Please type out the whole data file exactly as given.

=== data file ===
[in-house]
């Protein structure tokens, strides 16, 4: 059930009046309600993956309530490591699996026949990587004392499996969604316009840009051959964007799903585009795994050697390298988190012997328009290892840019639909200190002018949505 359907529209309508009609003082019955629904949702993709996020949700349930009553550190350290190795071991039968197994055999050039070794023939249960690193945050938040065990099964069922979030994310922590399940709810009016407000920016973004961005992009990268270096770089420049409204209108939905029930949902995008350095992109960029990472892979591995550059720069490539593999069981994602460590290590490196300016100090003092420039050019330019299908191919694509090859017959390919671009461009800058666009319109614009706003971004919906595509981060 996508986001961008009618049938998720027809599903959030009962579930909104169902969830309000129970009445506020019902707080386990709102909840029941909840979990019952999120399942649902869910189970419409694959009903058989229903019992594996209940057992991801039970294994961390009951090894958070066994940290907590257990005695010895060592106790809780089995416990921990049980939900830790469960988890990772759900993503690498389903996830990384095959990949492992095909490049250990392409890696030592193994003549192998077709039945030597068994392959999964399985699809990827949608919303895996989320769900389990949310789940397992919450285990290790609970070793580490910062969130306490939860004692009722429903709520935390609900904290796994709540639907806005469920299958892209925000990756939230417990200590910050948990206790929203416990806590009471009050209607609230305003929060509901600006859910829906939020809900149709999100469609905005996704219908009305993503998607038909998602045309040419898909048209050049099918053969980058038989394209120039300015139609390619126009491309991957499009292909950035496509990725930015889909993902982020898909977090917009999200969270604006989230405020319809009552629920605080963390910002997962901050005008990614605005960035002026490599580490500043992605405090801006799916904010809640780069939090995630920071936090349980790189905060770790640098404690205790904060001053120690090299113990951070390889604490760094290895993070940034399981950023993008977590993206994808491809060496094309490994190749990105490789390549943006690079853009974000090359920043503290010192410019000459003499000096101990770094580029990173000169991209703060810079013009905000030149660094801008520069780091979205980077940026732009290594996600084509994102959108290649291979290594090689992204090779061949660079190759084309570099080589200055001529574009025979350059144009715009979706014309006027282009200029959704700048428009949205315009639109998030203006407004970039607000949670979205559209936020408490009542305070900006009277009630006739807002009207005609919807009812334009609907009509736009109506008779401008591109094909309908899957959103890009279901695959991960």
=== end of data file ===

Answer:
[in-house]
């Protein structure tokens, strides 16, 4: 059930009046309600993956309530490591699996026949990587004392499996969604316009840009051959964007799903585009795994050697390298988190012997328009290892840019639909200190002018949505 359907529209309508009609003082019955629904949702993709996020949700349930009553550190350290190795071991039968197994055999050039070794023939249960690193945050938040065990099964069922979030994310922590399940709810009016407000920016973004961005992009990268270096770089420049409204209108939905029930949902995008350095992109960029990472892979591995550059720069490539593999069981994602460590290590490196300016100090003092420039050019330019299908191919694509090859017959390919671009461009800058666009319109614009706003971004919906595509981060 996508986001961008009618049938998720027809599903959030009962579930909104169902969830309000129970009445506020019902707080386990709102909840029941909840979990019952999120399942649902869910189970419409694959009903058989229903019992594996209940057992991801039970294994961390009951090894958070066994940290907590257990005695010895060592106790809780089995416990921990049980939900830790469960988890990772759900993503690498389903996830990384095959990949492992095909490049250990392409890696030592193994003549192998077709039945030597068994392959999964399985699809990827949608919303895996989320769900389990949310789940397992919450285990290790609970070793580490910062969130306490939860004692009722429903709520935390609900904290796994709540639907806005469920299958892209925000990756939230417990200590910050948990206790929203416990806590009471009050209607609230305003929060509901600006859910829906939020809900149709999100469609905005996704219908009305993503998607038909998602045309040419898909048209050049099918053969980058038989394209120039300015139609390619126009491309991957499009292909950035496509990725930015889909993902982020898909977090917009999200969270604006989230405020319809009552629920605080963390910002997962901050005008990614605005960035002026490599580490500043992605405090801006799916904010809640780069939090995630920071936090349980790189905060770790640098404690205790904060001053120690090299113990951070390889604490760094290895993070940034399981950023993008977590993206994808491809060496094309490994190749990105490789390549943006690079853009974000090359920043503290010192410019000459003499000096101990770094580029990173000169991209703060810079013009905000030149660094801008520069780091979205980077940026732009290594996600084509994102959108290649291979290594090689992204090779061949660079190759084309570099080589200055001529574009025979350059144009715009979706014309006027282009200029959704700048428009949205315009639109998030203006407004970039607000949670979205559209936020408490009542305070900006009277009630006739807002009207005609919807009812334009609907009509736009109506008779401008591109094909309908899957959103890009279901695959991960």